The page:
How My Very Public Meltdown On Adderall Changed The Way I View Study Drugs

by Tyler Seecof

In the 48 hours I stayed awake after taking Adderall, I wrote several end-of-semester essays, color-corrected a video final, had a mental breakdown in a computer lab full of people and stood on the ledge of a rooftop for hours, frantically journaling the pros and cons of jumping.

Let me back up a bit.

When I first started college, people were whispering about this mystical pill that allows you to finish all your work.

Not only did it keep you up longer, but it made you infinitely more productive. And that was its appeal.

I've always been the type of guy who seems like he's got it all together, and this wasn't any different in college.

My friends called me Mr. Popular. My sister called me Mr. Perfect. Truthfully, I was just tired and stressed out.

Taking 18 credits a semester at school, working three jobs, handling escalating roommate drama and trying to have a social life all started adding up.

Still, I smiled through the stress and kept up the illusion that I had everything under control.

Still, I smiled through the stress and kept up the illusion that I had everything under control.

It wasn't until finals week that I began to really feel like I was drowning.

After arguing with my roommate's mother on the phone (yeah, that really happened), I finally got myself to campus so I could catch up on work.

When I arrived, my friend noticed I was feeling off.

After some persistence, I finally confided in him, expressing my stress. In return, he offered me Adderall.

To this day, I cherish this friend and know that he was simply trying to help.

He would never have knowingly put me in harm's way, nor do I think he actually did. At the end of the day, I took the pills, and I mistreated my body.

When I took the first pill, it felt great. I was wired, but focused.

I sat at my computer and knocked out an essay. I checked my clock... only an hour had passed. I pulled an all-nighter and went to classes the next day.

I felt superhuman. When I began to feel drowsy, I popped another pill. This was love.

After classes, I met up with a friend of a friend to buy some more. I was tired, sure, but not in a way that felt like I should rest.

When I began to feel drowsy, I popped another pill. This was love.

I continued taking Adderall, pumping out essays between jobs and ignoring my roommate and her mother. Nothing could touch me. I was literally doing it all, so thank you Adderall!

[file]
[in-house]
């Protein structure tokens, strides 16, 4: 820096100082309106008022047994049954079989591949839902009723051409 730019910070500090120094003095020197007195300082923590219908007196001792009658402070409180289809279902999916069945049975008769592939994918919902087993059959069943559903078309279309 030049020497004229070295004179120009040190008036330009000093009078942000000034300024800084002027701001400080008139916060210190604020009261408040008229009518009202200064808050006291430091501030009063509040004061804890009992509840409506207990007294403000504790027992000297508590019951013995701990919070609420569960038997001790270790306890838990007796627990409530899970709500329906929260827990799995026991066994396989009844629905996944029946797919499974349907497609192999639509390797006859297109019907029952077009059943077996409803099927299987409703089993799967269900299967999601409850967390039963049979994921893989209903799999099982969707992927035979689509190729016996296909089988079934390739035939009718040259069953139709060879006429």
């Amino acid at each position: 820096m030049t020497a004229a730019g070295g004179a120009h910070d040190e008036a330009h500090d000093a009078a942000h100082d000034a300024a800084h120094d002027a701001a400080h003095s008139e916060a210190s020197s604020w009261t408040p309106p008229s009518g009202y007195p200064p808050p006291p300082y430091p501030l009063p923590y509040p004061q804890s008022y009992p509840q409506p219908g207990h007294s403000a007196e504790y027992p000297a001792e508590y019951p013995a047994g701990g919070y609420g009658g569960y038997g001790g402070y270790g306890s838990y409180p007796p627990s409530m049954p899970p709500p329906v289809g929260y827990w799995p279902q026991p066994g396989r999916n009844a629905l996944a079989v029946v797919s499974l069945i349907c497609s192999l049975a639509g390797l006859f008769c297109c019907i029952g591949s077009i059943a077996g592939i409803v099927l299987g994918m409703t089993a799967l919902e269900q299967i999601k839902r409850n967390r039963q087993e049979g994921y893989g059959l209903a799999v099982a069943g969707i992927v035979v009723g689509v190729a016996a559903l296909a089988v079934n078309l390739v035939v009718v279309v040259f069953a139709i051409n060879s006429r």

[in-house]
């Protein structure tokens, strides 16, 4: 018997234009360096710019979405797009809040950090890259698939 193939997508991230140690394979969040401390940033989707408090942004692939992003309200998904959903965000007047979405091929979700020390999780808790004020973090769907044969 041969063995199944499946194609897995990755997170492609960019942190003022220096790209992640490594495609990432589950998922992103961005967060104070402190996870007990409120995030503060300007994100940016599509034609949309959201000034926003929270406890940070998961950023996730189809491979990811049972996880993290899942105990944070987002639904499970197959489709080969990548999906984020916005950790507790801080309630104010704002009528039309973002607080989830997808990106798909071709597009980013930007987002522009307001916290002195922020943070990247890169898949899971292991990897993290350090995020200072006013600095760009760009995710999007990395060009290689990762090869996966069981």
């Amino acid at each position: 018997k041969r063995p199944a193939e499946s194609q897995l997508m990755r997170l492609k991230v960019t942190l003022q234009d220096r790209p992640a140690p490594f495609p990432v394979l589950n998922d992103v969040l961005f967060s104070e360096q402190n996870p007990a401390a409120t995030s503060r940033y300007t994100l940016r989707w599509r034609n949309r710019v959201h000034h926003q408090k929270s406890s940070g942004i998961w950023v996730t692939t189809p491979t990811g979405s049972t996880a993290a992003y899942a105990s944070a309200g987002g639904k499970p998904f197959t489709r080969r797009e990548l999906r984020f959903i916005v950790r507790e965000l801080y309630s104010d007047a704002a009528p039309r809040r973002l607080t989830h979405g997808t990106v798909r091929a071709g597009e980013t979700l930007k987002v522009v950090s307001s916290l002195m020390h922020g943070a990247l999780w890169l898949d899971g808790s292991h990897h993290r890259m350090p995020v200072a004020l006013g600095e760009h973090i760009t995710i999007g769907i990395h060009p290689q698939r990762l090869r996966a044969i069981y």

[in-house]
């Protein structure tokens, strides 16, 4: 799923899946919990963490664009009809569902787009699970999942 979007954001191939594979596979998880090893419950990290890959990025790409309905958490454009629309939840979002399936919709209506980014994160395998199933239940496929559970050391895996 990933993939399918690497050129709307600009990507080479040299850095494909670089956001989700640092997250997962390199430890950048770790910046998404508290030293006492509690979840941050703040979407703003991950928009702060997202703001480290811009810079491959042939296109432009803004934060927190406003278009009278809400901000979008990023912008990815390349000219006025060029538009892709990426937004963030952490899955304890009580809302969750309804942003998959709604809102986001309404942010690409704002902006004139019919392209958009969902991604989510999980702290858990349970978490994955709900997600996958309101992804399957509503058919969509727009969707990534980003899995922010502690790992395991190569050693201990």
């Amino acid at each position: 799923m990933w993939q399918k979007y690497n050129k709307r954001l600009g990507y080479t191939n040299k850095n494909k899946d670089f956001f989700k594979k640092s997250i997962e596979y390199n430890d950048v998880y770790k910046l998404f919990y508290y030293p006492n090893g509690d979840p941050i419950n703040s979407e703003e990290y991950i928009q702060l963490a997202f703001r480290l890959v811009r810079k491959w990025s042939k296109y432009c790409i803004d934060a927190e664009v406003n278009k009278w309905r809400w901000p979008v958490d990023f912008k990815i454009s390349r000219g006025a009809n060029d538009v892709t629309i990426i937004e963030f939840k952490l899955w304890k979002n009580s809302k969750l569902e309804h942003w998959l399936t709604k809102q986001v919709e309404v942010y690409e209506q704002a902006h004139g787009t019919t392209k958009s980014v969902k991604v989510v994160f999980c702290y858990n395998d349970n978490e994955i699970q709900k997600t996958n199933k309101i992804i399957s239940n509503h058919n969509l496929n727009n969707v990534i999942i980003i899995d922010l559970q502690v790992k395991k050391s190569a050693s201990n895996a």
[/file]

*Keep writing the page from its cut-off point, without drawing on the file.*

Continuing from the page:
...Eventually, this magic ended.

Like most people who take Adderall recreationally, I lost track of time. I forgot about an incredibly important video final, which, as a film major, would mean the difference between passing or failing.

All of my productivity felt wasted... yet I somehow felt OK.

I would explain my situation to my professor. He'd hear how much was on my plate, then offer me an extension. I'd pop a few more pills, and boom! I would be golden. Cute, right?

I approached my teacher before class; he wouldn't even take five minutes to talk to me because I didn't have an appointment.

Looking back, I'm still frustrated that I was a visibly distraught and exhausted student, and yet he didn't bother to ask if I was OK.

Instead, he told me to hand in what I had, and I'd just have to live with whatever grade I received because I needed to manage my life better.

I stormed away to the computer lab: the setting of my mental breakdown. I started screaming about how awful he was and how my school was just the worst.

I threw things, stomped my feet and left. I was (and am) beyond embarrassed. I literally had a temper tantrum in front of a dozen of my peers, which just added fuel to the fire.

All of my stresses flooded back to me: work, school, work, roommate, work, repeat.

Because I was spending all my time focusing on school assignments and feeling high on life (and Adderall), I was able to push aside my other worries.

But when my singular focus developed into a problem again, the rest began to snowball in.

I couldn't handle it. I headed to my friend's house, with whom I had become extremely close through bonding over similar stresses...

Except I didn't go for her or the support she could provide; I went for her roof, which I knew I could access easily without anyone knowing.

I stood there for hours, bouncing between the ledge and my journal.

I wrote a goodbye letter to my mom and my friends. I wrote a pros and cons list of life. I wrote a list of who would miss me and what I would miss. I wrote about the things I couldn't wait to escape.

I felt alone, scared and unsure of what my next move was until I looked up from my notebook and saw an old man staring at me through his distant window.

Who was he? My first thought was that he must be God. He was still and made no moves and no attempt to contact me. Would he let me jump? Did he know I wouldn't? Because he was right.

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I felt like my privacy was invaded, and I welcomed it. My solitude ended and so did my scrambled thoughts. I was tired and stressed. I was drugged up. I was just ready to go home.

The next morning, I woke up not remembering how I even made it to my bed. I tossed the remainder of my pills in the trash, survived the semester, got new roommates and quit two of my jobs.

Suddenly, my stressors began to fade away.

For a long time, I blamed Adderall for why I went to that rooftop, but, eventually, I began to take ownership. I spread myself too thin. I took the Adderall. I put one foot in front of the other to that ledge.

Most importantly, though, I forgave myself.

Now, when I am overworked, tired and stressed, I may not pop a pill, but I do still go to a rooftop.

I don't go with plans to jump; I don't even consider it. I simply go to take a deep breath and enjoy the view.